‘‘Got a dollar for the bus?’’ It appears such begs-bordering-on-demands annoy, offend or possibly even intimidate many of us in Porirua on a regular basis.
Now, of course, I’m not talking about being approached by an impoverished child, cap in hand like Oliver Twist.
It’s kids, teenagers – often in groups – who strategically position themselves near an ATM, train station or supermarket, and go to ‘‘work’’. There is concern that this sort of begging under false pretence is increasing, and as reported in Kapi-Mana News last week, a bylaw is being considered by Porirua City Council and police. The article has hit a chord with many readers.
I’ve received several emails and phone calls from folks sick and tired of being accosted on the street or at the train station, while online the article has received over 60 comments – easily a record for one of our stories.
There has been some pretty heated remarks, but some thoughtful ones too.
I particularly enjoyed the analogy to buskers, who – whether we appreciate it or not – offer us a skill in return for our investment. One reader even points the finger at those who give in to the beggars, fuelling the fire. For the most part, beggars – like telemarketers at dinner-time and door-knocking dogooders on Saturday morning – are an annoyance, but I appreciate shopkeepers don’t want their clientele bothered – or worse, choosing to go elsewhere.
Packs of teens preying on folks at the ATM machine, like dogs waiting for a sausage outside the butchery, is not the stuff award-winning cities are made of.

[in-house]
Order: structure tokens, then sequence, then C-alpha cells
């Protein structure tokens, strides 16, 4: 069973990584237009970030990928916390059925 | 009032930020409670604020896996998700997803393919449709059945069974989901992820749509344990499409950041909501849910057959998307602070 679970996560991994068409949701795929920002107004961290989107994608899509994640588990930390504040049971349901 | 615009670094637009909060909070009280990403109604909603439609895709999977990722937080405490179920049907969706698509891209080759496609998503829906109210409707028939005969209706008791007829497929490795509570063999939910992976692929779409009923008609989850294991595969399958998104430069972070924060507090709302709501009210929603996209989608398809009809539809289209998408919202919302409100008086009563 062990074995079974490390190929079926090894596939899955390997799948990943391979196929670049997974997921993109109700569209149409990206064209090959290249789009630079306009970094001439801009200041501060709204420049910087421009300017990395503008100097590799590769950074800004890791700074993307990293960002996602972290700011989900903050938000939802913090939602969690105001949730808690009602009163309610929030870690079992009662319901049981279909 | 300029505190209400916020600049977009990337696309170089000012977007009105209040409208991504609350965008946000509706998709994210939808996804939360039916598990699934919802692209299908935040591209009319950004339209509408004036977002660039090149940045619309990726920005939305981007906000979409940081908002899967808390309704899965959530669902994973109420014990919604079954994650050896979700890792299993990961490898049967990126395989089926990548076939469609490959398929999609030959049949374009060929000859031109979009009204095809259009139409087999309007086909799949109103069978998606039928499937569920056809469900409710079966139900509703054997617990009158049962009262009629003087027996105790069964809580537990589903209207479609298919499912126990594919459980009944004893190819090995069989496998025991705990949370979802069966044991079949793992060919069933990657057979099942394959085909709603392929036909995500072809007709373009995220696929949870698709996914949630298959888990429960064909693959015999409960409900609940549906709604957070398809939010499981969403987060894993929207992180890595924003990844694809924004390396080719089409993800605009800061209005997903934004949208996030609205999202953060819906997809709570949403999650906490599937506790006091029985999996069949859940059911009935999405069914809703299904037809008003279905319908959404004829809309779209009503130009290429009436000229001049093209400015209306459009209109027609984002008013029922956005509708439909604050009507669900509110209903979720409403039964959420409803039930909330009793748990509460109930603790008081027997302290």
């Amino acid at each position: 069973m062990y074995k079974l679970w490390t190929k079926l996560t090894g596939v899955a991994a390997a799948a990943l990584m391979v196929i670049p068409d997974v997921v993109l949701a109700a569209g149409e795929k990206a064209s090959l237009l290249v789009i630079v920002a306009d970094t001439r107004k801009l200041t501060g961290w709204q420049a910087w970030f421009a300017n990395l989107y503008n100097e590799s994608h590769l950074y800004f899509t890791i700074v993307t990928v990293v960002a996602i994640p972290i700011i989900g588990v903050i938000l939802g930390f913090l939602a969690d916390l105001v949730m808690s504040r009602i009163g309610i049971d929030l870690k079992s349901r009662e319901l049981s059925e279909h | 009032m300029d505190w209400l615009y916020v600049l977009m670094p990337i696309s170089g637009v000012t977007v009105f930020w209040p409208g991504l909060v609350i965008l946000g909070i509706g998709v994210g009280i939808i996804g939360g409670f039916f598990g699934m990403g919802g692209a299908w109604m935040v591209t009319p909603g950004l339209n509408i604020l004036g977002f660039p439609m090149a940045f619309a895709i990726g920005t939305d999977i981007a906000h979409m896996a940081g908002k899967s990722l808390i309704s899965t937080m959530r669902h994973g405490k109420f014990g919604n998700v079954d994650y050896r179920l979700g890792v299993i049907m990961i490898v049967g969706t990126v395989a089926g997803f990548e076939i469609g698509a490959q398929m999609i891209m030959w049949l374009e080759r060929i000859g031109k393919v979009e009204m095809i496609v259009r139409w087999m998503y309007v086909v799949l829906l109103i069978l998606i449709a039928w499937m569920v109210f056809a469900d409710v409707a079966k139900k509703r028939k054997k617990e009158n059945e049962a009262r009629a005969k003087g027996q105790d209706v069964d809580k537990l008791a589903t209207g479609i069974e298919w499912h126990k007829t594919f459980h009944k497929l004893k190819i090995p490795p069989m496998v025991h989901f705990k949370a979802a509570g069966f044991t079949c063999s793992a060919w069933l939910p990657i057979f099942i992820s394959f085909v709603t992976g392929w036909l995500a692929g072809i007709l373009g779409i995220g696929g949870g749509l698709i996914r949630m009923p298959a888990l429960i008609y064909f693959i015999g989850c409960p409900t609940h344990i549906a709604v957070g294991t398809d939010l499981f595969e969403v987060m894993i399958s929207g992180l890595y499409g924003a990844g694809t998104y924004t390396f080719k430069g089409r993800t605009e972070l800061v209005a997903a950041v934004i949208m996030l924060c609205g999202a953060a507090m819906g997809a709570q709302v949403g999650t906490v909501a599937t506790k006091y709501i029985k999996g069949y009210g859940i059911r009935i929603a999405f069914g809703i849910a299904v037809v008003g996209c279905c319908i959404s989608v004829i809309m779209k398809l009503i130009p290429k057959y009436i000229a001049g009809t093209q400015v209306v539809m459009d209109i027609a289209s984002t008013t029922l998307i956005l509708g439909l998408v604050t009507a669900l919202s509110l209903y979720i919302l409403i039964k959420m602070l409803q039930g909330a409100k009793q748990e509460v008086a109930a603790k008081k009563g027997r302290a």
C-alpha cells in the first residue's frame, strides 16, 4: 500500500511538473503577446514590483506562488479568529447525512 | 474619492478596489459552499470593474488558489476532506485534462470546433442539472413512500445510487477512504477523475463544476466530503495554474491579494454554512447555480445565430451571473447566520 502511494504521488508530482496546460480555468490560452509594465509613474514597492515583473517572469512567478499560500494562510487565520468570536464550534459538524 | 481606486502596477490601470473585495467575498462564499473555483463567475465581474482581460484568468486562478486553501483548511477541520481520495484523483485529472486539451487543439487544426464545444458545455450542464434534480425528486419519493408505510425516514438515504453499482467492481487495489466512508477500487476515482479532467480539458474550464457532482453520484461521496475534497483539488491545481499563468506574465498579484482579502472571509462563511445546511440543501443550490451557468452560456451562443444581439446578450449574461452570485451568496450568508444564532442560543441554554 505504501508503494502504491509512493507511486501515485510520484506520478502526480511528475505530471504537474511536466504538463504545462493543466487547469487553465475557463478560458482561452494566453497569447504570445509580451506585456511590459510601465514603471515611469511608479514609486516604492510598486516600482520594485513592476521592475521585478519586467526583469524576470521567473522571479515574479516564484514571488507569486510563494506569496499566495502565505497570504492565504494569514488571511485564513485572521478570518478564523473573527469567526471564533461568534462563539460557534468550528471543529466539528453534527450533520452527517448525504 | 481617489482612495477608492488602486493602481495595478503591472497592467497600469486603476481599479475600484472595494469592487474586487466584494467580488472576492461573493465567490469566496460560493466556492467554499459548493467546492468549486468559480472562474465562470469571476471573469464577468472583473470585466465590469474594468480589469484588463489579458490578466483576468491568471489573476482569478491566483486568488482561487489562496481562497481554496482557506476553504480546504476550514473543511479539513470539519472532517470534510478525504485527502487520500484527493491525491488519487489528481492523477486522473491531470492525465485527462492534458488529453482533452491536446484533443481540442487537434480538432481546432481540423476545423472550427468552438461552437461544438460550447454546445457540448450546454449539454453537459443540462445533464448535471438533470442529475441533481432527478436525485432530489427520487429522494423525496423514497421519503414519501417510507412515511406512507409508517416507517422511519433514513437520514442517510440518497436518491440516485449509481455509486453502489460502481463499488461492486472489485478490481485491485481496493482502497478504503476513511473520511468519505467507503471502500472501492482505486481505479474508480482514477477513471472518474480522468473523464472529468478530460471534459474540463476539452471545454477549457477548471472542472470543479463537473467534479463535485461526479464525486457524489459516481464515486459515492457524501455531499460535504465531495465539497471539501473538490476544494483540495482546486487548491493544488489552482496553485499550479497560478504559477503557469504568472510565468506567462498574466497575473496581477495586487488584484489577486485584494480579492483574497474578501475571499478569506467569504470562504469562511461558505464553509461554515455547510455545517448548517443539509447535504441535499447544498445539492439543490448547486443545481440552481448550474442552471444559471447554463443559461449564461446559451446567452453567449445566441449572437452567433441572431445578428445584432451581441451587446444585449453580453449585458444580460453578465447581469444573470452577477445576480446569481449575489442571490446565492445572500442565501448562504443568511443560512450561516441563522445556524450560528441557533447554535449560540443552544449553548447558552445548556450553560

A city doesn’t want to be known for its beggars, but I’d imagine it also doesn’t want to be known for having to have an anti-begging bylaw either.
Still, if members of the public are indeed made to feel intimidated by these grovellers, then a new strategy needs to be actioned. The findings of council and police into the extent of the problem will make interesting reading.
I just find it terribly sad that we have young people in our city whose self-worth is so broken – or poorly formed – that the notion of begging for cash fails to trigger a little voice in their conscience that says, ‘‘I’m too good for this’’.
If they’re prepared to forsake their pride for a gold coin, what does their future hold?
Scouring rubbish bins for cigarettes that haven’t been smoked down to the filter?
The only kernel of optimism I can find in all this, misguided it may be, is in the kids who hang around the money machines.
If they really think someone is going to part with a crisp new $20 note because they mumbled something about wanting it, they best ride that bus back to delusionville. Matthew Dallas